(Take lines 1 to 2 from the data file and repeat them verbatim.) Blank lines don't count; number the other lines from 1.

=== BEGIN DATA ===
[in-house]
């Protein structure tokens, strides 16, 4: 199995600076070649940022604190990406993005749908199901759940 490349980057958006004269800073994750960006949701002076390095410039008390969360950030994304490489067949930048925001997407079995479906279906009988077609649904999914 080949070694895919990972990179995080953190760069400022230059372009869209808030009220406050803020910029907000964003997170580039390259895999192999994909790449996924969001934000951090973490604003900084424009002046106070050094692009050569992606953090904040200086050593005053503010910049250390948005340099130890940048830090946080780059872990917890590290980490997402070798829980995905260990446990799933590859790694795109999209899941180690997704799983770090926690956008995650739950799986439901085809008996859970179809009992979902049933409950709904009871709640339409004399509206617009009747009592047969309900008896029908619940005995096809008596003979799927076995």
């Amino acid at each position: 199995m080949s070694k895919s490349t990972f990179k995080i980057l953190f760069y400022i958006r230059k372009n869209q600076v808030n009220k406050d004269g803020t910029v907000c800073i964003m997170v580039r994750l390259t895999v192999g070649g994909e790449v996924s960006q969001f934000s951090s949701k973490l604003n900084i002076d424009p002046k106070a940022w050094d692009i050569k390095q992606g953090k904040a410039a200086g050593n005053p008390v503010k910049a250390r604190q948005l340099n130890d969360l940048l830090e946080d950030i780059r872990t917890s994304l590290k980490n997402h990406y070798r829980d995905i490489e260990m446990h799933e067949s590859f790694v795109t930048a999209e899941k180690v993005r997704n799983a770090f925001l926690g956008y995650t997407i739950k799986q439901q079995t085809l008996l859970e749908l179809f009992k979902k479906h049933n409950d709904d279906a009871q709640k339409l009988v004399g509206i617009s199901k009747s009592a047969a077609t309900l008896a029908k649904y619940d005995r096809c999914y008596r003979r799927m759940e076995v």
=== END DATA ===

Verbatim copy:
[in-house]
């Protein structure tokens, strides 16, 4: 199995600076070649940022604190990406993005749908199901759940 490349980057958006004269800073994750960006949701002076390095410039008390969360950030994304490489067949930048925001997407079995479906279906009988077609649904999914 080949070694895919990972990179995080953190760069400022230059372009869209808030009220406050803020910029907000964003997170580039390259895999192999994909790449996924969001934000951090973490604003900084424009002046106070050094692009050569992606953090904040200086050593005053503010910049250390948005340099130890940048830090946080780059872990917890590290980490997402070798829980995905260990446990799933590859790694795109999209899941180690997704799983770090926690956008995650739950799986439901085809008996859970179809009992979902049933409950709904009871709640339409004399509206617009009747009592047969309900008896029908619940005995096809008596003979799927076995």